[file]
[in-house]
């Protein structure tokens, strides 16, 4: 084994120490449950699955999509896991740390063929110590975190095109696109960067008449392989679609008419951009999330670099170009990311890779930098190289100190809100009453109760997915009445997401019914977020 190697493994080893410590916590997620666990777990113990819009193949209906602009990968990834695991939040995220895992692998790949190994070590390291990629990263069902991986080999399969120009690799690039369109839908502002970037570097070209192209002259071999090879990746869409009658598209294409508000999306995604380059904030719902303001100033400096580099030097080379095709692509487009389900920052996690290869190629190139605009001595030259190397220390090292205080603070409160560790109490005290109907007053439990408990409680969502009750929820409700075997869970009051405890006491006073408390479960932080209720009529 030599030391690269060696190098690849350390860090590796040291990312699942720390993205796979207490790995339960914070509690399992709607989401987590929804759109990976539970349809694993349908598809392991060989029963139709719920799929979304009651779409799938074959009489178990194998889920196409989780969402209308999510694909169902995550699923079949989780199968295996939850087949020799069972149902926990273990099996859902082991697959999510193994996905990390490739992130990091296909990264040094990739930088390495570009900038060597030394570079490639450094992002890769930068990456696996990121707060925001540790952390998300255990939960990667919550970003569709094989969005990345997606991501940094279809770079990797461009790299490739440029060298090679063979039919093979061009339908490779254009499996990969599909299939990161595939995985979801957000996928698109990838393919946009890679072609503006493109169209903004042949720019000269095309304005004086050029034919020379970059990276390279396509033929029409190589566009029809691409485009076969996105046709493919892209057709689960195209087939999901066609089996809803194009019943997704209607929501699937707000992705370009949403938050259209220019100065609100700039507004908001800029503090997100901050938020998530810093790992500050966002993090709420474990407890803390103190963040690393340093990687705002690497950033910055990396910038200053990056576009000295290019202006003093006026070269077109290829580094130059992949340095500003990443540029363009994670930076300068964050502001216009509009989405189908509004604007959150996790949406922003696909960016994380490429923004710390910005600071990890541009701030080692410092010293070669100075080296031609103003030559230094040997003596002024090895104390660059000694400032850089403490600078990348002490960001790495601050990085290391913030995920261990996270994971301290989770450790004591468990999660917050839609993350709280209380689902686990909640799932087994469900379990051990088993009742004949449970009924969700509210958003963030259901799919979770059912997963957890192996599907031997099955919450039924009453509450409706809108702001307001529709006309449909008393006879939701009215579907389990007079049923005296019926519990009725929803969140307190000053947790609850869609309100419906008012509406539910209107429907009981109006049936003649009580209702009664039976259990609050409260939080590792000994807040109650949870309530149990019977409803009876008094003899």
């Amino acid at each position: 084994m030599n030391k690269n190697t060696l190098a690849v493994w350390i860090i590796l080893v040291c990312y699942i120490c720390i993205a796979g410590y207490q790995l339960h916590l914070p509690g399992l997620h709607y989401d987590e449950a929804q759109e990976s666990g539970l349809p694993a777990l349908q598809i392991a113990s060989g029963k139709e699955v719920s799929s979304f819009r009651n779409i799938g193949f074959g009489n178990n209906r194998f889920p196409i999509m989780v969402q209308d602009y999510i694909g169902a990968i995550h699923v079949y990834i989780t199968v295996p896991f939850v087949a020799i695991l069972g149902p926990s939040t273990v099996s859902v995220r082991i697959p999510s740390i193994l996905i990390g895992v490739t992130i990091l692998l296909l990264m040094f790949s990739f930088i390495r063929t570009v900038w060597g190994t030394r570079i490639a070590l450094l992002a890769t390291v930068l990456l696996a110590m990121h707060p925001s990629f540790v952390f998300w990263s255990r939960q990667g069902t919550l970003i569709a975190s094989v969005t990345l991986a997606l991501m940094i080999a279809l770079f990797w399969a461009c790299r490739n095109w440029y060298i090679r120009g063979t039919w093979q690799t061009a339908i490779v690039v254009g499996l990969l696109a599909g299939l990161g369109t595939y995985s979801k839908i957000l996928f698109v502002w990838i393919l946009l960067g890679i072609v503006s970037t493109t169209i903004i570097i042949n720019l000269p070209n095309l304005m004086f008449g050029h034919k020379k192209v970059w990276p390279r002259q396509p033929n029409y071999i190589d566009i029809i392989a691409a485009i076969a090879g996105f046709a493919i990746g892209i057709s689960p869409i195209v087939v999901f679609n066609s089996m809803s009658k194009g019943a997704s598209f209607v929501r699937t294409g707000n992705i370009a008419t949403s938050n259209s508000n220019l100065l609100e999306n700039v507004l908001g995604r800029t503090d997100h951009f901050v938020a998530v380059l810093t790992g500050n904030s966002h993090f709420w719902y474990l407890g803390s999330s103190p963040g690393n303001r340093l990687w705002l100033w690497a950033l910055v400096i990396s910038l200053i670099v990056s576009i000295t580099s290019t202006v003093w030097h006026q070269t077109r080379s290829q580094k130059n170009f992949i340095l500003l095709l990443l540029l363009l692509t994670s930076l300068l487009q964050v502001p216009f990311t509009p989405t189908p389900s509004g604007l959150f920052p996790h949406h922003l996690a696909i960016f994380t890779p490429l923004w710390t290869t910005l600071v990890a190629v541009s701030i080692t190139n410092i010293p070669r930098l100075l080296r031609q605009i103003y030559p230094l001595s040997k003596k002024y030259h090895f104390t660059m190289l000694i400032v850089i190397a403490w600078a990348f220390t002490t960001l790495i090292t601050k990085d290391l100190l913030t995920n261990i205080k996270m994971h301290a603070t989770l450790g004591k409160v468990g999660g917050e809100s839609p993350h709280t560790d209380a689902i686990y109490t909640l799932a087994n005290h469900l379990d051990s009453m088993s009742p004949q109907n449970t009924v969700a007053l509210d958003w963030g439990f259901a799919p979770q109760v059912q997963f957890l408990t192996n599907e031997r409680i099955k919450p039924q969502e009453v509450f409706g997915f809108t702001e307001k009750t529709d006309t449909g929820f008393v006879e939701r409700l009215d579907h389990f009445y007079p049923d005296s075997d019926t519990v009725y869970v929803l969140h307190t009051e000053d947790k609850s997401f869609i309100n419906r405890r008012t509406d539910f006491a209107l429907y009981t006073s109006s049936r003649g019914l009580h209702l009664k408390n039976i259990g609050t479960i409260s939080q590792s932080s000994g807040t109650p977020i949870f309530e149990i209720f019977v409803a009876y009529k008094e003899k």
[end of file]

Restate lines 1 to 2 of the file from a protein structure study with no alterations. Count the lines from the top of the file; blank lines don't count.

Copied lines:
[in-house]
């Protein structure tokens, strides 16, 4: 084994120490449950699955999509896991740390063929110590975190095109696109960067008449392989679609008419951009999330670099170009990311890779930098190289100190809100009453109760997915009445997401019914977020 190697493994080893410590916590997620666990777990113990819009193949209906602009990968990834695991939040995220895992692998790949190994070590390291990629990263069902991986080999399969120009690799690039369109839908502002970037570097070209192209002259071999090879990746869409009658598209294409508000999306995604380059904030719902303001100033400096580099030097080379095709692509487009389900920052996690290869190629190139605009001595030259190397220390090292205080603070409160560790109490005290109907007053439990408990409680969502009750929820409700075997869970009051405890006491006073408390479960932080209720009529 030599030391690269060696190098690849350390860090590796040291990312699942720390993205796979207490790995339960914070509690399992709607989401987590929804759109990976539970349809694993349908598809392991060989029963139709719920799929979304009651779409799938074959009489178990194998889920196409989780969402209308999510694909169902995550699923079949989780199968295996939850087949020799069972149902926990273990099996859902082991697959999510193994996905990390490739992130990091296909990264040094990739930088390495570009900038060597030394570079490639450094992002890769930068990456696996990121707060925001540790952390998300255990939960990667919550970003569709094989969005990345997606991501940094279809770079990797461009790299490739440029060298090679063979039919093979061009339908490779254009499996990969599909299939990161595939995985979801957000996928698109990838393919946009890679072609503006493109169209903004042949720019000269095309304005004086050029034919020379970059990276390279396509033929029409190589566009029809691409485009076969996105046709493919892209057709689960195209087939999901066609089996809803194009019943997704209607929501699937707000992705370009949403938050259209220019100065609100700039507004908001800029503090997100901050938020998530810093790992500050966002993090709420474990407890803390103190963040690393340093990687705002690497950033910055990396910038200053990056576009000295290019202006003093006026070269077109290829580094130059992949340095500003990443540029363009994670930076300068964050502001216009509009989405189908509004604007959150996790949406922003696909960016994380490429923004710390910005600071990890541009701030080692410092010293070669100075080296031609103003030559230094040997003596002024090895104390660059000694400032850089403490600078990348002490960001790495601050990085290391913030995920261990996270994971301290989770450790004591468990999660917050839609993350709280209380689902686990909640799932087994469900379990051990088993009742004949449970009924969700509210958003963030259901799919979770059912997963957890192996599907031997099955919450039924009453509450409706809108702001307001529709006309449909008393006879939701009215579907389990007079049923005296019926519990009725929803969140307190000053947790609850869609309100419906008012509406539910209107429907009981109006049936003649009580209702009664039976259990609050409260939080590792000994807040109650949870309530149990019977409803009876008094003899």